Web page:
As delays to Iraq's critical water supply facility project continue, international oil companies operating in the south are seeking to pushing ahead with their own water injection facilities to meet production targets.
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Malaysia's Petronas, operator of the Gharraf oil field, is the latest developer to join the list, asking the oil ministry for permission to build a standalone facility, sources close to the project said Sunday, November 2.
The new projects are driven by delays to Iraq's multi-billion dollar Common Seawater Supply Facility project, a joint scheme that will be critical to longer-term plans for the management of reservoir pressure at a number of southern fields.
It is, however, still stuck in the conceptual design phase, having suffered several setbacks since it was first conceived in 2010.
The $5 billion first phase of the CSSF, which will provide 4 million b/d of treated water, is not expected before the end of 2018 at the earliest, assuming the two contracts for design work are signed immediately.
Project management consultants CH2M Hill had been hoping to award the front-end engineering and design in the second quarter of 2013 and startup the project in the third quarter of 2017.
According to industry sources, CH2M Hill is still waiting for details from the oil ministry, and its subsidiaries South Oil Company and State Company for Oil Projects, specifying the amounts of water required for each field and the time schedules.
This has been held up by delays to final agreements with the oil companies on their revised plateau targets. For the largest fields -- West Qurna-1 and Rumaila -- new deals were only reached in September, while negotiations are still going on with Shell for the Majnoon oil field.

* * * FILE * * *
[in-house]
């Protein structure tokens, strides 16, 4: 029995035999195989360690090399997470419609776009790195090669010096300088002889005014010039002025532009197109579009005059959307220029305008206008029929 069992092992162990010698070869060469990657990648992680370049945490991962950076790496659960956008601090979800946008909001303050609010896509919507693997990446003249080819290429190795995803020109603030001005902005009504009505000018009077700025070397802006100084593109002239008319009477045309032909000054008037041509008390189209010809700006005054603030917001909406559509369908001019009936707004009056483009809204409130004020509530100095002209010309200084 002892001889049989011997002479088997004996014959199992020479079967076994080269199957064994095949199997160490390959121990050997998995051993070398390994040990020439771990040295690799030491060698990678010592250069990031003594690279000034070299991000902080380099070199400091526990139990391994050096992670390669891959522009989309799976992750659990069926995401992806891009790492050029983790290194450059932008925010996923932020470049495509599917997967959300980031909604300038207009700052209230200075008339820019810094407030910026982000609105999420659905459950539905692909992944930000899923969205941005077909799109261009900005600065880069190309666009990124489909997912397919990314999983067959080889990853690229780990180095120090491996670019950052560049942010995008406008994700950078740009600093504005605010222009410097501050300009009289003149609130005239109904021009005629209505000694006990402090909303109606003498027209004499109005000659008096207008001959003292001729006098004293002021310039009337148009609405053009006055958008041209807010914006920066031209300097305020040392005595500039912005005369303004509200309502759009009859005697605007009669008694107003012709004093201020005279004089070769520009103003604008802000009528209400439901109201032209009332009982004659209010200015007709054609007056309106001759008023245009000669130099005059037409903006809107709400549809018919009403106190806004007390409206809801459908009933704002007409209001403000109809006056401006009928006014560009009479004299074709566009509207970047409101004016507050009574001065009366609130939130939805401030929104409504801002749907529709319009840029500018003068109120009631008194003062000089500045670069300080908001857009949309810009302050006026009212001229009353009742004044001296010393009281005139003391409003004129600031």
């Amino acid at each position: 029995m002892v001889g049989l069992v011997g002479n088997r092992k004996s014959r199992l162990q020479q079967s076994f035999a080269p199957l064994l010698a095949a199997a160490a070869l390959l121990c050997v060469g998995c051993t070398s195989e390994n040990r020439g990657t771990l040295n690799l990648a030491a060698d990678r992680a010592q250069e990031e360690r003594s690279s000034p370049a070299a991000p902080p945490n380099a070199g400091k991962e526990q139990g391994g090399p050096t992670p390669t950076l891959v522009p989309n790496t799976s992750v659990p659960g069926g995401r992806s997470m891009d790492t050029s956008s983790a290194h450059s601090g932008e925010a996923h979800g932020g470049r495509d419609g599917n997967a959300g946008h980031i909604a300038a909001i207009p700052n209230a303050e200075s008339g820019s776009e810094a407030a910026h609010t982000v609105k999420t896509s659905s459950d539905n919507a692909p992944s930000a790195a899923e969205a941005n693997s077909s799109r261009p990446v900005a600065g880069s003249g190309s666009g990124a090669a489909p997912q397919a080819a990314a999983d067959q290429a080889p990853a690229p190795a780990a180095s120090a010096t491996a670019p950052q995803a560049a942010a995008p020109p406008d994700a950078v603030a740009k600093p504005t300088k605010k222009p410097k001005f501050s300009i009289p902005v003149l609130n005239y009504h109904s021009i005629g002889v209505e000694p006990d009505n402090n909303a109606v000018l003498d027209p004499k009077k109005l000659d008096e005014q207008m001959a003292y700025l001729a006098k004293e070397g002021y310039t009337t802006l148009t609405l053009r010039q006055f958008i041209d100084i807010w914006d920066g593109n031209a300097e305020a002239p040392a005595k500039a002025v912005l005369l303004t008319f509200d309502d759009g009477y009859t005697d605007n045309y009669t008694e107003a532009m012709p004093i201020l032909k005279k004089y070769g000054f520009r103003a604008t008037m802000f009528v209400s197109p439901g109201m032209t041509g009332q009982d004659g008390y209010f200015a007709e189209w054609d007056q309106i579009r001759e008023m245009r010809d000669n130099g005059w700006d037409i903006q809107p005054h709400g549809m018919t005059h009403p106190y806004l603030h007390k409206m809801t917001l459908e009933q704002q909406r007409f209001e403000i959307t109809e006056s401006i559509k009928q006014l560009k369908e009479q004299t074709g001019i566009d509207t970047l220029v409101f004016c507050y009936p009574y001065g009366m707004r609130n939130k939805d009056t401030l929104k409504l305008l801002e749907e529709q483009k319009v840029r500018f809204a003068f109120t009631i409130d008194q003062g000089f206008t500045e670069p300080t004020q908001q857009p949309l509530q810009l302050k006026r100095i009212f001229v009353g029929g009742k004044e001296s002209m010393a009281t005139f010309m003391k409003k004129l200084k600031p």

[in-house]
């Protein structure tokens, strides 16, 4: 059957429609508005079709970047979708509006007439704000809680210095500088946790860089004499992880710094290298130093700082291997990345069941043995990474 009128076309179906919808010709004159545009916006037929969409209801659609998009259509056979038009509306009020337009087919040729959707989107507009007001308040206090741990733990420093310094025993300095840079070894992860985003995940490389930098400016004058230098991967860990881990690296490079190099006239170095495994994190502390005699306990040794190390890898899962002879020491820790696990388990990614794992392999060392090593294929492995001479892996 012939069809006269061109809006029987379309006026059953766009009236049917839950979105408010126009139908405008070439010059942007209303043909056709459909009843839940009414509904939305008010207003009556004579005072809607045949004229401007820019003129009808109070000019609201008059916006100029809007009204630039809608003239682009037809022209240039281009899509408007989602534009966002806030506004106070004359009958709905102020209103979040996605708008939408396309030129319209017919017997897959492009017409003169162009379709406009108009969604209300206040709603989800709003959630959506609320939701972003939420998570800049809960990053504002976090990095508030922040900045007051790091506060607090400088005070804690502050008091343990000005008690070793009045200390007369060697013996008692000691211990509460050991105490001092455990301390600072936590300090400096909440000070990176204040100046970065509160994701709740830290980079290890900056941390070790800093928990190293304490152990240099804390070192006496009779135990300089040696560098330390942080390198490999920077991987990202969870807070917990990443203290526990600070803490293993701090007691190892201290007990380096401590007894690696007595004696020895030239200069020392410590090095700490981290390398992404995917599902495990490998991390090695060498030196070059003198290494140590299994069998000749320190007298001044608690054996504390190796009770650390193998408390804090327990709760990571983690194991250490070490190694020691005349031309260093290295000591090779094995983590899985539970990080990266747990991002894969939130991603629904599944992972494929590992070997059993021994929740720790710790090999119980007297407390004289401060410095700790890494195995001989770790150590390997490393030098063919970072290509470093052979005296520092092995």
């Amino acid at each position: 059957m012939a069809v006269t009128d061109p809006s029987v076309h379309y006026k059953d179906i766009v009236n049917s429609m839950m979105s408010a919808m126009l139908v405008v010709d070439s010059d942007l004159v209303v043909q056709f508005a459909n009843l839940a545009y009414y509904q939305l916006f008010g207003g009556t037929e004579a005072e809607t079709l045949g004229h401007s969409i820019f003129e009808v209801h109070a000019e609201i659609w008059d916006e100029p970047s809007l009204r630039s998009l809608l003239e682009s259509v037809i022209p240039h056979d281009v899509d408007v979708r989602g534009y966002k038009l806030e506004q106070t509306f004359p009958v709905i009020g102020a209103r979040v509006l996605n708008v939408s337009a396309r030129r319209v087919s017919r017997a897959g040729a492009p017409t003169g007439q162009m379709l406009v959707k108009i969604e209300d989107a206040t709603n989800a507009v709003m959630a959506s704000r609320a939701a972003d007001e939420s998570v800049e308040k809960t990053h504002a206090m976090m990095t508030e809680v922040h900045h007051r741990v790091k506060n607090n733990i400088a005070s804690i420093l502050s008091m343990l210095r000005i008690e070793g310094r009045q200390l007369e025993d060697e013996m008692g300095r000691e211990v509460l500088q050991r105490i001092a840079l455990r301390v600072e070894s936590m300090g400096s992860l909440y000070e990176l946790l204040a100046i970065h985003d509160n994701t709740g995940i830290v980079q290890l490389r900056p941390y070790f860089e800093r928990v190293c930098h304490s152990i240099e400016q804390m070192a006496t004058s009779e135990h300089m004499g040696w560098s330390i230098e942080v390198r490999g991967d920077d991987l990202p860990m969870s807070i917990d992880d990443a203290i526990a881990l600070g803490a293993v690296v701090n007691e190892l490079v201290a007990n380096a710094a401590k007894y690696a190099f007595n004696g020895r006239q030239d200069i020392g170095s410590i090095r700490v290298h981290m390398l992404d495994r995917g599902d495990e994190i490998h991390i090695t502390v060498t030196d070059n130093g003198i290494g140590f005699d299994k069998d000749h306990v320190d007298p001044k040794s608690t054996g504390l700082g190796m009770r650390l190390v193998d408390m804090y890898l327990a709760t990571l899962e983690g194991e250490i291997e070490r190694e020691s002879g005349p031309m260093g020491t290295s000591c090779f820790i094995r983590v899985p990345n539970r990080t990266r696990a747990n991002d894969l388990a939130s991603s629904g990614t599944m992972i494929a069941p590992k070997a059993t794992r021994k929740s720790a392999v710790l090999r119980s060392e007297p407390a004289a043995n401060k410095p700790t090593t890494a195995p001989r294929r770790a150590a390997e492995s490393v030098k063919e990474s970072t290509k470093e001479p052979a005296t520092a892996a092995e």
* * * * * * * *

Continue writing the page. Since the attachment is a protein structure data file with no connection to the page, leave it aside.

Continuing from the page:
Complicating matters further is the fact that only two firms are in the running for each of the main FEED contracts -- the US' Parsons for the water treatment plant and Austria's ILF Consulting Engineers for the pipeline contract.
The lack of competition contravenes the oil ministry's best practices and could cause further delays for SOC if it proceeds with the contract awards. It could even spark talk of a reissue of the tender.
CSSF delays are an increasing concern for the operators of the southern oil fields and threaten to derail the timing of Iraq's entire southern upstream expansion program.
Water is needed to sustain reservoir pressures of the main producing Mishrif formations at the old fields of Rumaila, West Qurna-1 and Zubair.
These fields are currently fed by water from the old system from the Garmat Ali intake station at the Shat Al-Arab waterway, which was revamped by BP.
It currently supplies around 500,000 b/d of treated water and is expected to reach 750,000 b/d by the end of 2014. But for production to be boosted further, more water is required. Otherwise production from these fields will stagnate by the end of 2015.
The newer West Qurna-2, Majnoon and Gharraf fields will not need water for injection for the next three years, until they reach their contractual plateaus.
The uncertainties and delays surrounding the CSSF project have led US oil major ExxonMobil and Russia's Lukoil to submit requests for permission to build a water injection scheme on the banks of Iraq's Third River, a system which collects drainage water along the central and southern spine of Iraq, terminating at the Shat al-Basrah.
The idea is to build a temporary plant to feed each of these fields with up to 100,000 b/d of extremely high quality water for injection. The two majors want to fast track the project.
Petronas has submitted a request to build a plant to be fed by the sweet waters of the Gharraf river.
The Oil Ministry, however, appears reluctant to sanction the independent schemes, according to sources. All the projects will be subject to immediate cost recovery by the international oil companies, through the allocation of payback oil.
This is in addition to the cost of the common supply facility, with a total cost of more than $10 billion.